The Southern African Power Pool (SAPP) is thus making strides in ensuring that the power grids of all its 12 member states are interconnected to allow utilities in these countries to trade in electricity.
All mainland SADC countries, with the exception of Angola, Malawi and the United Republic of Tanzania are interconnected to the regional grid through SAPP, allowing them to trade in electricity.
The island states of Madagascar, Mauritius and Seychelles are not members of SAPP.
SAPP has since embarked on 10 transmission projects aimed at ensuring that all its members are interconnected by 2020 and that the regional grid is strengthened to facilitate greater power trading by 2024.
Priority power transmission projects include the construction of the ZiZaBoNa Interconnector Project linking Zimbabwe, Zambia, Botswana and Namibia, as well as the establishment of the Angola-Namibia interconnector that will connect the former to SAPP.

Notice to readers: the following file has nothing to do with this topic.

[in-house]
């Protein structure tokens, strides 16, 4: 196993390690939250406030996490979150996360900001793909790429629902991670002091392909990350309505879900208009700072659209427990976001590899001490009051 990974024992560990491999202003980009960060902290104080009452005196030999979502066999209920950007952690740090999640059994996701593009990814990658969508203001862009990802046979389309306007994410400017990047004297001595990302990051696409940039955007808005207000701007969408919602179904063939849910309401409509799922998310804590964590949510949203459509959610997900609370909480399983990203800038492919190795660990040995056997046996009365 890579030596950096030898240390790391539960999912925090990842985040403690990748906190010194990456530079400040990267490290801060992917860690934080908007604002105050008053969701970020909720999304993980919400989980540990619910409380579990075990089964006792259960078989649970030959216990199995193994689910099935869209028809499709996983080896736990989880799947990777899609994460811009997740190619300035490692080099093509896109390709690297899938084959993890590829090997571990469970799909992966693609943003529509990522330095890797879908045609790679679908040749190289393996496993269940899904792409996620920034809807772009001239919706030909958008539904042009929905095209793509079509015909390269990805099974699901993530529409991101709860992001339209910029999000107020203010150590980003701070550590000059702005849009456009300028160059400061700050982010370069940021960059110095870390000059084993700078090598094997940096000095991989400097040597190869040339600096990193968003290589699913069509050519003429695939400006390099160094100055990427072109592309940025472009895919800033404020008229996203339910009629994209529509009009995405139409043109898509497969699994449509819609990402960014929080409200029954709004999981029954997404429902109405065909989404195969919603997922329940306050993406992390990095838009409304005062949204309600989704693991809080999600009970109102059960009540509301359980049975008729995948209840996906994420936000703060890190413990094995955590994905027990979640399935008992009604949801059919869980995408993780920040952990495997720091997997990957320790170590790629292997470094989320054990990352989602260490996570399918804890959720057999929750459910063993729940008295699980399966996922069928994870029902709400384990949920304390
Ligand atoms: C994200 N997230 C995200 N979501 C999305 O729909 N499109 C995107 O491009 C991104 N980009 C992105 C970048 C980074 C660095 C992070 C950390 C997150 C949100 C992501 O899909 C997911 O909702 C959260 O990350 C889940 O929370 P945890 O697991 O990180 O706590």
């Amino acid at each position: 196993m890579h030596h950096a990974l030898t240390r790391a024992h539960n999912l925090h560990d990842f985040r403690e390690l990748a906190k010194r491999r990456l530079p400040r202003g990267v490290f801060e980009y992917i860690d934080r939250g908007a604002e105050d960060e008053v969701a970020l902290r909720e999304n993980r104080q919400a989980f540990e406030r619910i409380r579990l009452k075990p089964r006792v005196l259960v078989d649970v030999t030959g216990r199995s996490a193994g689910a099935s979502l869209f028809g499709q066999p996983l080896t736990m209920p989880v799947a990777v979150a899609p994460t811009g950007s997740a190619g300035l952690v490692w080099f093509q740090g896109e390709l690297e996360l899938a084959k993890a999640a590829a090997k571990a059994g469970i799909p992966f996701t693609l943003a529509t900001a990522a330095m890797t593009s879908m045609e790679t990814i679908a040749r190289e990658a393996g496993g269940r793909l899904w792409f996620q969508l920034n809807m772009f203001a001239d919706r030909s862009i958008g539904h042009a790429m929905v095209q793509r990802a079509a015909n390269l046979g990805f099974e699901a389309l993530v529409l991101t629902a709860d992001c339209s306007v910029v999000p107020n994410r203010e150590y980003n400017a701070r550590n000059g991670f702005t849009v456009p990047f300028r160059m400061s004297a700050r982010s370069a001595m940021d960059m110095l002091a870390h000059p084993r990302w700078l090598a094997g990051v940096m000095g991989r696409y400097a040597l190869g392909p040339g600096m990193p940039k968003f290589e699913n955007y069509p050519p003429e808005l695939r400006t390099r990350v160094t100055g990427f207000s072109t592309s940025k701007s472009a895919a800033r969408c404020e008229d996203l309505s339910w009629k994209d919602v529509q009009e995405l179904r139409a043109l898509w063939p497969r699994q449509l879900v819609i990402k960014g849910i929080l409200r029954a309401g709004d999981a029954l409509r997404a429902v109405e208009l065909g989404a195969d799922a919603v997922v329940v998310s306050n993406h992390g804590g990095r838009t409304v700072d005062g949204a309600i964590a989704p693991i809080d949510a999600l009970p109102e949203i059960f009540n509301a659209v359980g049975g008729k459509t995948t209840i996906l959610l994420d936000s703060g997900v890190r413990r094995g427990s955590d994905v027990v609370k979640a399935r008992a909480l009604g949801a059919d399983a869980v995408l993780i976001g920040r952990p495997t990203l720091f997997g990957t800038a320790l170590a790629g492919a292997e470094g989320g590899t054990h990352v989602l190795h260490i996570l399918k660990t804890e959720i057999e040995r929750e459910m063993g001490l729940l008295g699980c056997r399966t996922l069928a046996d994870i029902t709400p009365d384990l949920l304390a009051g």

The Zambia-Tanzania-Kenya Interconnector will connect Tanzania to the regional grid as well as improve regional integration and energy trade within and between the SAPP and East African Power Pool.
At their meeting in Namibia, the SADC Energy Ministers urged SAPP, which coordinates the management of electricity in the region, to speed up the implementation of various energy activities, programmes and projects to ensure that supply meets demand.
According to the SADC Secretariat, the region has in terms of supply and demand for electricity a current installed generation capacity of 71 950 megawatts (MW) of electricity, therefore, in regard to the current peak demand and generation capacity reserve margins, the region has a deficit capacity of more than 650MW.
“Ministers urged member states to commit to the regional priority power projects aimed at enhancing security of energy supply and directed the secretariat to present a comprehensive report on energy projects that are under preparation and development by regional project preparation facilities.”
On the promotion of renewable energy as an alternative source of energy, the ministers approved the SADC Industrial Energy Efficiency Programme (SIEEP) as a programme to promote energy efficiency and energy conservation practices at the SADC industrial sector.